Friday, January 07, 2011
by Jennie Bentley/Bente Gallagher
I bet you thought I was going to talk about my book today, didn't you?
Yes, DIY-4, Mortar and Murder, was released on Tuesday. Yes, I'm having signings and doing guest blogs and such. Yes, I'm excited. However, today - inspired by Martha's post on Monday - I want to talk about someone else's character instead of my own.
See, I'm not the only author with a new book. One of my favorite writers of all time has a new book out, too, in one of my favorite series, about one of my all-time favorite characters.
The writer's name is Lois McMaster Bujold, and if you haven't read her books, you should. The latest novel is called CryoBurn and is the last in a long line of semi-soft science fiction books known as the Vorkosigan Saga, set on the planet Barrayar in the year 3000-odd. The first few books in the series, Shards of Honor and Barrayar, are about Aral Vorkosigan and his wife Cordelia, and then in The Warrior’s Apprentice, their son Miles takes over. And I mean that in the most literal way.
Miles is one of those characters who do that. As a recent review for CryoBurn says – you can go on Amazon and read it yourself – “Like many a Miles novel before it, it’s a fast-paced adventure wherein Miles happens to people, and their lives (and worlds) are skewed in his wake.”
I read that, and it got me to thinking. Do my characters do that? Do I write the kinds of characters who happen to people, and who change lives and worlds as a result?
It’s not the first time I’ve heard that sentiment expressed as relates to Miles, by the way. A character in one of the books says much the same thing. “I’ve had many subordinates over the years, who’ve turned in impeccable careers. Perfection takes no risks with itself, you see. Miles was many things, but never perfect. It was a privilege and a terror to command him, and I’m thankful and amazed we both got out alive. Ultimately his career ran aground in disaster. But before it ended, he changed worlds.”
All in all, I’m not sure I accomplish the same thing. Oh, my characters are just fine. People seem to like them. They’re strong enough and interesting enough to carry their books. But they don’t change lives and worlds. They’re not iconic. They don’t jump off the page and hit you between the eyes. They don’t make you laugh and cry and think. At least I don’t think they do.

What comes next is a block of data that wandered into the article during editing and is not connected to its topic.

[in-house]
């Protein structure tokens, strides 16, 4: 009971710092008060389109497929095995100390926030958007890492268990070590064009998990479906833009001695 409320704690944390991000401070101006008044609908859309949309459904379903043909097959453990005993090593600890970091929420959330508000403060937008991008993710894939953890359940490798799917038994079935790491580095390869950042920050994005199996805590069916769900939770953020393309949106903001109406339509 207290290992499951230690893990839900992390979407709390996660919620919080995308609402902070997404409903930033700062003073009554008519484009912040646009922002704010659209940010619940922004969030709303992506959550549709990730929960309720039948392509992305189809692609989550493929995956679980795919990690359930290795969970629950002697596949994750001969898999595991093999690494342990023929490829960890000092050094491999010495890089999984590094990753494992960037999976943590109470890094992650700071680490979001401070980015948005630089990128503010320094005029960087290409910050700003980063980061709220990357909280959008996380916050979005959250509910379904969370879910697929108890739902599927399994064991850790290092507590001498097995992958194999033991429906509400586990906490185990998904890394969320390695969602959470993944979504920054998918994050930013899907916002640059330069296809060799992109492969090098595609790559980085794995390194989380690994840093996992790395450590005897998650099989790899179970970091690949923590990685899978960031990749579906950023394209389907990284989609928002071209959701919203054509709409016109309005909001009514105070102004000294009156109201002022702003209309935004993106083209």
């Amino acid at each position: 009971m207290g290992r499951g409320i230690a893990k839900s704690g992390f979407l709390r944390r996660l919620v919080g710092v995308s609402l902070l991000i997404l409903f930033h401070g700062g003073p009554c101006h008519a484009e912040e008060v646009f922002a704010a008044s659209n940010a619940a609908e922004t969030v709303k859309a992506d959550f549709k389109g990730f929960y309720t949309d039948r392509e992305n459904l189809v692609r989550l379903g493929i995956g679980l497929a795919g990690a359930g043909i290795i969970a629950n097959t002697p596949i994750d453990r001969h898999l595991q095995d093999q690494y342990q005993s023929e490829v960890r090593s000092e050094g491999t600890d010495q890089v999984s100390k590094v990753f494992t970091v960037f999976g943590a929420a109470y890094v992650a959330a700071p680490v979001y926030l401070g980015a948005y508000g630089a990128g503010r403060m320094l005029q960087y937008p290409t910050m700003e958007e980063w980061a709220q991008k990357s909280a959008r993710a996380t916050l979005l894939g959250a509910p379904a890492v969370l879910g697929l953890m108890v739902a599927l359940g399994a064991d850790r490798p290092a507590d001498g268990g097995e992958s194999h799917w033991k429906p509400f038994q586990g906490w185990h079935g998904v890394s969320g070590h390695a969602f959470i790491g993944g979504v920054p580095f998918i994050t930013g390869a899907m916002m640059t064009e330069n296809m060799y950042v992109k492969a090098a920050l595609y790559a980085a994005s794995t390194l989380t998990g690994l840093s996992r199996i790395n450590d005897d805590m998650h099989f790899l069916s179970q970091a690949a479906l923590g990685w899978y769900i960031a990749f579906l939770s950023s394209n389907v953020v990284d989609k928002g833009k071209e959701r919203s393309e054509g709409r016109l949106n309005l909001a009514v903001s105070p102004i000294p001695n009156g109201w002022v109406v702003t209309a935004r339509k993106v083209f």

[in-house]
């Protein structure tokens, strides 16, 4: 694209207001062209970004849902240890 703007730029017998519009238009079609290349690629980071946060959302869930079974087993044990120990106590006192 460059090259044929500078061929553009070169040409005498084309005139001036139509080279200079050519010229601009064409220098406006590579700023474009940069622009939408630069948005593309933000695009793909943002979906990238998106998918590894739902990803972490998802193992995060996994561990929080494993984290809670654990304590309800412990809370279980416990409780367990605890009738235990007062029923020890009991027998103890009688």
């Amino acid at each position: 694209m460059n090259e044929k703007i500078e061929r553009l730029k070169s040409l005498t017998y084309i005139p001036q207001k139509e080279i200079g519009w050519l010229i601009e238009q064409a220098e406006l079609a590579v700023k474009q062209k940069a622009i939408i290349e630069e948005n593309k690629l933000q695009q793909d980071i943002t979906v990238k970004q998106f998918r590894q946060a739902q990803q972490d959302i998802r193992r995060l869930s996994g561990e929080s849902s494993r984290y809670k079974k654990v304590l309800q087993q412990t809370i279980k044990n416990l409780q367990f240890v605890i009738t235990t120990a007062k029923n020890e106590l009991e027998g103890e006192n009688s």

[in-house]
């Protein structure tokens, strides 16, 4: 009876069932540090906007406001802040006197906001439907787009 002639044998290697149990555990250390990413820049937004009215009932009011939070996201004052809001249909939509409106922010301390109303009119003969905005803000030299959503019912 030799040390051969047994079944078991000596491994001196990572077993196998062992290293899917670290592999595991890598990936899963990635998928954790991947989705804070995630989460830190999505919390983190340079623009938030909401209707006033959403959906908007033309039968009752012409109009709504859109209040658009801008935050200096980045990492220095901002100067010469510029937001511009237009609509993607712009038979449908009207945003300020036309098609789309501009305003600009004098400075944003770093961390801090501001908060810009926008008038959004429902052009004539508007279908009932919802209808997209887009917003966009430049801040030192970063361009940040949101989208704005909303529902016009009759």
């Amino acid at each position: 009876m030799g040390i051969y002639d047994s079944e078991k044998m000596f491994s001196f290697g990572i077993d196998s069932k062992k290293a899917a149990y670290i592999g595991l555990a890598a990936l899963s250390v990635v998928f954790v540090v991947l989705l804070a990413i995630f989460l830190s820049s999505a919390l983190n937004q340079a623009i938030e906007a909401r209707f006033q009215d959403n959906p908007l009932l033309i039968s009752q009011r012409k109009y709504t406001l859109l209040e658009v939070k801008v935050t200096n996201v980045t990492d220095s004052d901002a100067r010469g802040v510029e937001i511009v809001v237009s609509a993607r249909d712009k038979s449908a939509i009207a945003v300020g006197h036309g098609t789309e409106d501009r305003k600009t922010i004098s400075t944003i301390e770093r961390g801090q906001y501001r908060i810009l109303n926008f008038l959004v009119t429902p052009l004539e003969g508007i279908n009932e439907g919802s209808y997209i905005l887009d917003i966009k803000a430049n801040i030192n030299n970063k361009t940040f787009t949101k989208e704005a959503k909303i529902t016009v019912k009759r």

And that’s my fault, for not creating the kind of character who can do that. For taking the easy way out. For skimming the surface and not delving deep to where the real issues are.
We all want our characters to be ‘good,’ don’t we? We want them to come across as beautiful. Even when they have flaws, the flaws tend to be endearing. We do our best to create perfection. But as the quote above says, and rightly so, perfection takes no risks with itself. And compelling characters are all about risk.
Miles isn’t perfect, not by a long shot. Physically, he’s about as far from leading man material as you can get. Less than five feet tall, hunch-backed and bowlegged, he’s reviled by his fellow – ignorant – Barrayarans as a mutant. His own grandfather tried to cut his throat at birth. His mind is brilliant, but his body is crippled, and an obstacle to everything he wants to accomplish. So he tries harder, and overcompensates to the point of obnoxiousness. He’s driven, he’s manic, he’s sometimes suicidal. He screws up all the time. He makes mistakes – and aren’t we all loath to make our characters do that? We don’t want them to look bad. We love them, so we don’t want bad things to happen to them. We don’t want them to embarrass themselves, or look less than – here’s that word again – perfect.
We want people to like them. People who read our books, as well as other characters within our books. We don’t want our protagonists to be unlikeable. So we play it safe. We want their friends and family to love them. Not to try to cut their infant throats. Not to wish them to be other than they are because they’re just too damned embarrassing to be around.
In the end, as the quote above says, Miles's career ran aground in disaster. Shot down in flames very much of his own making. The story of that is in a book called Memory, and if you'd like to try a Vorkosigan book, it's not a bad place to start. It's a mystery, for one thing, and I know we all like those. It's also a transitional book: it's Miles coming to terms with who he is, with his mistakes, and learning to go on. Or, if you want to start smaller, you can go HERE and look for Lois McMaster Bujold under authors, and you should be able to download a short story called Mountains of Mourning, which should give you a pretty good introduction to Miles and to Barrayar. It makes me cry every damn time I read it. I hope it has the same effect on you.
So what about you? Do you have any favorite book characters who change worlds? Yours or someone else's? Do you manage to create the kinds of characters who change lives and worlds in your own writing?